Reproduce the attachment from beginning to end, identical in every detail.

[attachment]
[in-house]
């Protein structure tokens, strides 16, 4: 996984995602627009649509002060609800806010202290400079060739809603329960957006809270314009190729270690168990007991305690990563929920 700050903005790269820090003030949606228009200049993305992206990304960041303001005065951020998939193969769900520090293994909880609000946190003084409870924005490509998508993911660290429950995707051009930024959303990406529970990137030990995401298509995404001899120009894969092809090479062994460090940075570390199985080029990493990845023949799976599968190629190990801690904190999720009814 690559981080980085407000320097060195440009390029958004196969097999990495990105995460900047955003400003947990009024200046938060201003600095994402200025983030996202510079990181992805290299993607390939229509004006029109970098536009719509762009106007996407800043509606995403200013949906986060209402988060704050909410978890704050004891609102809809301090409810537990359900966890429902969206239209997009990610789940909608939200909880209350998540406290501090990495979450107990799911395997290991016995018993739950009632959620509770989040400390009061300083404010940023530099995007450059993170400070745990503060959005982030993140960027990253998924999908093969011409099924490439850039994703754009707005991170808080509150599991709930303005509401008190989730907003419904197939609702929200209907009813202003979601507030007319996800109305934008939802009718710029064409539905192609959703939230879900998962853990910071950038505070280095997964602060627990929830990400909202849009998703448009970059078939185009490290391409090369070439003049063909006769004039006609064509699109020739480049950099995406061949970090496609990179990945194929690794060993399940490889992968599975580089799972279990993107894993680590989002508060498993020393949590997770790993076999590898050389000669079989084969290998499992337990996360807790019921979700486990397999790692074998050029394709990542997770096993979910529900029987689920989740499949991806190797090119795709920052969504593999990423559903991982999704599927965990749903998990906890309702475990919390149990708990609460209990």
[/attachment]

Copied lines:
[in-house]
């Protein structure tokens, strides 16, 4: 996984995602627009649509002060609800806010202290400079060739809603329960957006809270314009190729270690168990007991305690990563929920 700050903005790269820090003030949606228009200049993305992206990304960041303001005065951020998939193969769900520090293994909880609000946190003084409870924005490509998508993911660290429950995707051009930024959303990406529970990137030990995401298509995404001899120009894969092809090479062994460090940075570390199985080029990493990845023949799976599968190629190990801690904190999720009814 690559981080980085407000320097060195440009390029958004196969097999990495990105995460900047955003400003947990009024200046938060201003600095994402200025983030996202510079990181992805290299993607390939229509004006029109970098536009719509762009106007996407800043509606995403200013949906986060209402988060704050909410978890704050004891609102809809301090409810537990359900966890429902969206239209997009990610789940909608939200909880209350998540406290501090990495979450107990799911395997290991016995018993739950009632959620509770989040400390009061300083404010940023530099995007450059993170400070745990503060959005982030993140960027990253998924999908093969011409099924490439850039994703754009707005991170808080509150599991709930303005509401008190989730907003419904197939609702929200209907009813202003979601507030007319996800109305934008939802009718710029064409539905192609959703939230879900998962853990910071950038505070280095997964602060627990929830990400909202849009998703448009970059078939185009490290391409090369070439003049063909006769004039006609064509699109020739480049950099995406061949970090496609990179990945194929690794060993399940490889992968599975580089799972279990993107894993680590989002508060498993020393949590997770790993076999590898050389000669079989084969290998499992337990996360807790019921979700486990397999790692074998050029394709990542997770096993979910529900029987689920989740499949991806190797090119795709920052969504593999990423559903991982999704599927965990749903998990906890309702475990919390149990708990609460209990």